Kentucky is known to be the Horse Capital of the world.  With the miles of black and white equestrian fencing dancing along the sprawling bluegrass countryside leading to the historic horse racing cathedrals as well as dozens of legendary Kentucky horse farms, many of Kentucky’s trainings facilities have raised horse legends as well as trainers.

The Kentucky Derby is one of many highlights of how strong the equine industry is to Kentucky.  Some other highlights include the breeding and rearing of equine in Kentucky pastures.  Equine in Kentucky has helped boost the tourism and the economy by providing many jobs.

There are over 242,000 horses in Kentucky, with close to 50% of them involving in showing or recreational activities.  The average thoroughbred farm is 300 acres.


We have compiled the following best practices.

1. Barns should be open to allow as much exchange of fresh air as possible

2. Equipment (leads, shanks, twitches, grooming etc.): Should be assigned to a barn and not passed to different individuals. This equipment should be cleaned and disinfected daily.

3. Surfaces (desk, rails, gates etc.) having contact with individuals or equipment should be cleaned and disinfected frequently.

4. Paperwork: Paperwork should be completed and submitted electronically.

5. Communication should be via phone call, email or text.

6. Veterinarians/Veterinary Assistants (and others who visit farms daily): Limit the number of individuals assisting the veterinarian. Veterinarians and other individuals who visit multiple facilities daily must understand and accept the additional steps they must take to avoid becoming contaminated and potentially transferring the contagion to other environments. 
a. Veterinarians, assistants, and others should take their temperature 2x daily and not report to work if an elevated fever is detected. Any fever detected should be reported to a supervisor or manager. 
b. Veterinarians, assistants, and others should wear gloves, coveralls and consider wearing a mask when deemed appropriate. These would be changed between farms and cleansed for reuse at end of day.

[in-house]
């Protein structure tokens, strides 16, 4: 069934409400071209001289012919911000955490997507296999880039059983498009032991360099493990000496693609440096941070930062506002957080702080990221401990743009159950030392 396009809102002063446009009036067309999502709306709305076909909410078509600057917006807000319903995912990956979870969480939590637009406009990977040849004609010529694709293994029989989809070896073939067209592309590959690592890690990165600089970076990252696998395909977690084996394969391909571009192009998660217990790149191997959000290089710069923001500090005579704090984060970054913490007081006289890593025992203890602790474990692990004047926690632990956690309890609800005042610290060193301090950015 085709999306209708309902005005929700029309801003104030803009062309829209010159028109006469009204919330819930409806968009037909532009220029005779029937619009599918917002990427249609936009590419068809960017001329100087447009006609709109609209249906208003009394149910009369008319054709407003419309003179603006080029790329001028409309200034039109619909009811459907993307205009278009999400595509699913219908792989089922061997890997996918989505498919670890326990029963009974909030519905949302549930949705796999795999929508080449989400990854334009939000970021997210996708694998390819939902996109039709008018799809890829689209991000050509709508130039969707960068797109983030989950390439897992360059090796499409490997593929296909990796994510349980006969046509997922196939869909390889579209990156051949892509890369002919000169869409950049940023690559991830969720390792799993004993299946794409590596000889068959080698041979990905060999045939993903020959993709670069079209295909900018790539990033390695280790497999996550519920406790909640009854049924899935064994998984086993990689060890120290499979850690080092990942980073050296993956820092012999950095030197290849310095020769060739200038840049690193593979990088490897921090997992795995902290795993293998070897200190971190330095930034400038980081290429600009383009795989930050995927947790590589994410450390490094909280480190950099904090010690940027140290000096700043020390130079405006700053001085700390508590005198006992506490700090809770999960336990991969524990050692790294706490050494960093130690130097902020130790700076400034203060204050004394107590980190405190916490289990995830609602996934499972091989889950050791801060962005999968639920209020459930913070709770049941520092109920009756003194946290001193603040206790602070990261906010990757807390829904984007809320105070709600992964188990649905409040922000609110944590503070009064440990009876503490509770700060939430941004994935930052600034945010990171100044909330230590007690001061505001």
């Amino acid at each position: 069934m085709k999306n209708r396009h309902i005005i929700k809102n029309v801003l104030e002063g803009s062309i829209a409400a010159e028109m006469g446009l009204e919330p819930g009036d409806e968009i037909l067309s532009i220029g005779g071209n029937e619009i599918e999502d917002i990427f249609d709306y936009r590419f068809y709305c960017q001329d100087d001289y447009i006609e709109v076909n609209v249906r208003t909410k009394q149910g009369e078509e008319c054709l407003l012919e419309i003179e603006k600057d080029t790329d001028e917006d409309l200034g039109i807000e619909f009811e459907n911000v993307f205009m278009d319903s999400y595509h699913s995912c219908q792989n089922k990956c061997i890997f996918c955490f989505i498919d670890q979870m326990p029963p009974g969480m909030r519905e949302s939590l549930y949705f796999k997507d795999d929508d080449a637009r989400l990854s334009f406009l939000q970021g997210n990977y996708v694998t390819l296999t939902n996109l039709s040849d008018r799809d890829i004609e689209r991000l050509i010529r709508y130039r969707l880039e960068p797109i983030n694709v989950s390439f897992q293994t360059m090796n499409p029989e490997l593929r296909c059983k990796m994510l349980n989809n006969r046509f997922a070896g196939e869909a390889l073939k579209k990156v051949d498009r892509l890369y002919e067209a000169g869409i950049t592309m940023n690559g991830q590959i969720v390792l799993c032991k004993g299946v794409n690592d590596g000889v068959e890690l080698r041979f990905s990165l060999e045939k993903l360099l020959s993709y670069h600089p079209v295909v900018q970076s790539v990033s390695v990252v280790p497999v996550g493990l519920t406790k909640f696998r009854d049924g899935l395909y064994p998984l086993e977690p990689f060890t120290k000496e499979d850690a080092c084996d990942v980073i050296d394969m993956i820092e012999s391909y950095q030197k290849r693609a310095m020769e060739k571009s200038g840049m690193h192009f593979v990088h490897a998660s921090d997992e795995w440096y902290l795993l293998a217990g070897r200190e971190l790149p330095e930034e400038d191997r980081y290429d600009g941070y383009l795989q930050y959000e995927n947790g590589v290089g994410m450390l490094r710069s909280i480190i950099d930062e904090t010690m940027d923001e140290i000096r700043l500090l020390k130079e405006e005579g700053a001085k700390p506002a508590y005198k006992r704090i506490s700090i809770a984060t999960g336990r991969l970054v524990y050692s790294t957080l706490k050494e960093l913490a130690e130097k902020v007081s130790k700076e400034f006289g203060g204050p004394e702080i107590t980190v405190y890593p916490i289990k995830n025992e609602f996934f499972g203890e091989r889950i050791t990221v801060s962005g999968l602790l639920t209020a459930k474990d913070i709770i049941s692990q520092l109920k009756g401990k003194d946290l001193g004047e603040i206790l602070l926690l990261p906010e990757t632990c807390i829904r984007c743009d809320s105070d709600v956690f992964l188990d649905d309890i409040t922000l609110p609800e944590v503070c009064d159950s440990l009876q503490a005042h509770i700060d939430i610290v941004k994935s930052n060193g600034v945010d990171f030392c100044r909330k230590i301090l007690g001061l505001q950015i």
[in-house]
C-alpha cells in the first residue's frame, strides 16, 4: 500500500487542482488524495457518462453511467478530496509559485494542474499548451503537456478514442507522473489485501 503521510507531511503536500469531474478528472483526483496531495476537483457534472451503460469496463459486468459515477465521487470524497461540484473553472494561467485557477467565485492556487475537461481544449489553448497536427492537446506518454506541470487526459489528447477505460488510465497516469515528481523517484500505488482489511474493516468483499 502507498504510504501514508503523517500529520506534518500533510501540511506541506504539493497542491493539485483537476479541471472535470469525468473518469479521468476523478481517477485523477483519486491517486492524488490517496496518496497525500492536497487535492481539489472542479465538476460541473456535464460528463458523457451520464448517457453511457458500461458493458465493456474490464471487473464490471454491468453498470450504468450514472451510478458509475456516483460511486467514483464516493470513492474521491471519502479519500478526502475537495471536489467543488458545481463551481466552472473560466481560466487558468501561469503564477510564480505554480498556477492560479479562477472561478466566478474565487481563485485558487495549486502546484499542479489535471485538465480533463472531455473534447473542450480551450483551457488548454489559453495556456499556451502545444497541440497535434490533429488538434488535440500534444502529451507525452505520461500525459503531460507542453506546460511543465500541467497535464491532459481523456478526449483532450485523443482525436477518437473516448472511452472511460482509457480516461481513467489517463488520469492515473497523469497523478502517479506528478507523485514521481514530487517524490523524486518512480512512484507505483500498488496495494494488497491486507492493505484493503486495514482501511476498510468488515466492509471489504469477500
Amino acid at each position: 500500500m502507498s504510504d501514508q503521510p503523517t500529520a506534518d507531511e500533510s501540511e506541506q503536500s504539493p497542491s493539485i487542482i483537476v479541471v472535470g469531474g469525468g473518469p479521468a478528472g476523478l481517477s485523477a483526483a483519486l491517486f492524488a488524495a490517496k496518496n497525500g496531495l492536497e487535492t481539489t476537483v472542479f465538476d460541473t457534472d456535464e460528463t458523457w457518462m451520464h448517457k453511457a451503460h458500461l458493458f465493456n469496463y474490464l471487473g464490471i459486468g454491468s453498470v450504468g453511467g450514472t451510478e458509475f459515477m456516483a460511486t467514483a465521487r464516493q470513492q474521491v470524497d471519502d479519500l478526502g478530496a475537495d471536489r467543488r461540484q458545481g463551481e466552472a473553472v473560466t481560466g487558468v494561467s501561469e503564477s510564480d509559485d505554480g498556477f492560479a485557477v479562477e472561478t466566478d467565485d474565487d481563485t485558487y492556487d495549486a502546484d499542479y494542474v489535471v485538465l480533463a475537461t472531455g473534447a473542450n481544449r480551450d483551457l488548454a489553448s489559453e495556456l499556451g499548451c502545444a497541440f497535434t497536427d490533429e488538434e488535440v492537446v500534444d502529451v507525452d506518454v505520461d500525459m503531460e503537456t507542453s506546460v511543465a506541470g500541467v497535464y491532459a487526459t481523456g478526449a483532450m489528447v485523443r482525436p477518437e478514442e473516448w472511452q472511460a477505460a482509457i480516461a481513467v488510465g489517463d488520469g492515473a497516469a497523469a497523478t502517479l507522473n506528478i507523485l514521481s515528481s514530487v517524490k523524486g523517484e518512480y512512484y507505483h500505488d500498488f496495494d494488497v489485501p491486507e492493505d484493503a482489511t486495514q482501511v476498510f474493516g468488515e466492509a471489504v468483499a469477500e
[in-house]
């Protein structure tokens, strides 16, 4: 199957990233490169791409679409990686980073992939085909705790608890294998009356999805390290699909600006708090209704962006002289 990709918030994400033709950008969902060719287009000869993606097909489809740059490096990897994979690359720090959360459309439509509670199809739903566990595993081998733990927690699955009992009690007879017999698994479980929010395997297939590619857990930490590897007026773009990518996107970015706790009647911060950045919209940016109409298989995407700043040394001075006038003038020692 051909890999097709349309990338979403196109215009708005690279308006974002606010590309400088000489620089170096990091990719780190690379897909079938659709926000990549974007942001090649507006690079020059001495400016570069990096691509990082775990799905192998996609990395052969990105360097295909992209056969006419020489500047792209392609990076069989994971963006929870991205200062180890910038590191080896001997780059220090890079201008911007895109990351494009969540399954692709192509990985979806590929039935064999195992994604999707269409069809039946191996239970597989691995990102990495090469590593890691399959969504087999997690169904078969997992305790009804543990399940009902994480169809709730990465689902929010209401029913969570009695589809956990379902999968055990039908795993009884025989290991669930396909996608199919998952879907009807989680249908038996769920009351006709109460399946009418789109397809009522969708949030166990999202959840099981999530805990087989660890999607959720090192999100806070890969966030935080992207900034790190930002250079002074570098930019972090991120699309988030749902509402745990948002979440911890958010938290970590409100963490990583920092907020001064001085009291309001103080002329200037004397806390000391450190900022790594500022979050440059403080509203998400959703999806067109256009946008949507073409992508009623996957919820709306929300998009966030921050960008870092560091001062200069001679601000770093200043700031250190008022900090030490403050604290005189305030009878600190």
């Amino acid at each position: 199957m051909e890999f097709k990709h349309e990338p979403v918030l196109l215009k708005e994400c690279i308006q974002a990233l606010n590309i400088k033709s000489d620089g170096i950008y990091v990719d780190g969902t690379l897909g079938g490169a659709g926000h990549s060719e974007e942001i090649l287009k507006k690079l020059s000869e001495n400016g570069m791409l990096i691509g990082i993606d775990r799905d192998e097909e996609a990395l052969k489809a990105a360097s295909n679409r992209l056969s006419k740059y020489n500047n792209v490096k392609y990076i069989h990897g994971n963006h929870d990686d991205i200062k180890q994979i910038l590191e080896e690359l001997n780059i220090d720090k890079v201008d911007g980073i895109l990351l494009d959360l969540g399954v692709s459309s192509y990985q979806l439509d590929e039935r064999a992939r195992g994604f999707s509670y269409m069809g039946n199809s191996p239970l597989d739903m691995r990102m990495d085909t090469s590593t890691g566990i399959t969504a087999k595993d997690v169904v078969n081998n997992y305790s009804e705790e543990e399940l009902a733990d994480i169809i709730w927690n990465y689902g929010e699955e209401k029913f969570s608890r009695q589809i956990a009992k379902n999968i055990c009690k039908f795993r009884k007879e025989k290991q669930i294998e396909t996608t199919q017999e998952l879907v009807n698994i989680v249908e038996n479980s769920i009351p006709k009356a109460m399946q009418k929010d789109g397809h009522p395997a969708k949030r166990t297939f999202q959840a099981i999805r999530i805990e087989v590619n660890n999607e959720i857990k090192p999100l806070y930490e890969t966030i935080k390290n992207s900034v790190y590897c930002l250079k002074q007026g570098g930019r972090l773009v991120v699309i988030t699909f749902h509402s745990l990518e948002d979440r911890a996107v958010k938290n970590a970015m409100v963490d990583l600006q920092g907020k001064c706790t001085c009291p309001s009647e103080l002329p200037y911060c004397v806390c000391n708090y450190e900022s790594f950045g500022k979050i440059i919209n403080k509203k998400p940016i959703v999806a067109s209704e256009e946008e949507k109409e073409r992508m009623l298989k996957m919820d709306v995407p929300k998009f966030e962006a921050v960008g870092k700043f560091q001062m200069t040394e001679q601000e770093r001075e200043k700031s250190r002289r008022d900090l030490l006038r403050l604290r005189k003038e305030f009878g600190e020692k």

c. When feasible, the vet assistant should be the individual holding/restraining the horse. 
d. Palpation – The manner by which you palpate or examine a mare is based on your assessment and familiarity with the individual animal. Ideally, the tail would be pulled and tied or the assistant wearing gloves would hold the tail. Alternatively, a farm employee could serve this role so long as he or she has the proper PPE while maintaining the defined social distance. Our objective is to minimize the number of individuals working in close proximity. 
e. The veterinarian assistant should cleanse the gloved hand or use new gloves moving horse to horse. The veterinarian should change or cleanse gloves between horses. 
f. Avoid transfer of paperwork – reports support contagions are easily transferred to/from paper products. All administrative processes should be completed electronically when possible. This includes daily worksheets, payment.

7. Farm Employees (there should be no physical contact between individuals and they should practice social distancing). 
a. Farm employees should check their temperatures 2x daily and if an elevated fever is detected they should report the fever to their supervisor and not interact with veterinarian. 
b. Where possible, employees working on the farm should be ‘consistently compartmentalized’, meaning individuals day-to-day routines should be that they work with the same people daily, and do not work different shifts having interaction with new or different individuals. 
c. Ideally, there would be one farm employee per barn working with the veterinarian. This individual should be at or near the head of the horse and away from the veterinarian. The veterinarian or accompanying assistant is holding tail. 
d. Foals requiring restraint, will be attended to by the veterinarian's assistant.

Implementing these practices, and any other action you can take to eliminate people from congregating in common areas will be beneficial and could be critical in our ability to continue business is as normal manner as possible. 


As of April 1, 2019, the Kentucky Office of the State Veterinarian will no longer issue the Equine Interstate Event Permit, also known as the Equine Passport.  However, please be advised that any Equine Passport issued by our office before 04/01/2019 is still valid for interstate travel to accepting states six months from the CVI issue date or until the EIA (Coggins) expires.

Introducing the Extended Equine Certificate of Veterinary Inspection (EECVI): a better solution for frequent horse travelers to keep moving and stay compliant, and offered by GlobalVetLINK.  Participating states include: Alabama (AL), Arkansas (AR), Florida (FL), Georgia (GA), Kansas (KS), Kentucky (KY), Maryland (MD), Missouri (MO), Mississippi (MS), Montana (MT), North Carolina (NC), New Mexico (NM), South Carolina (SC), Tennessee (TN), Texas (TX), Virginia (VA), West Virginia (WV), and Wyoming (WY).  Many additional states plan on participating, but are not able to at this time due to requirement of a legislative rule change period.  We will share information as additional states join the program in the future.

How does the EECVI help you?

Click the links provided below for more information about the EEVI, helpful to Kentucky horse owners and veterinarians alike. 
EECVI Owner-Agent Checklist 
EECVI Veterinarian Checklist 
For more information about the EECVI and FAQs, please visit GlobalVetLINK.com.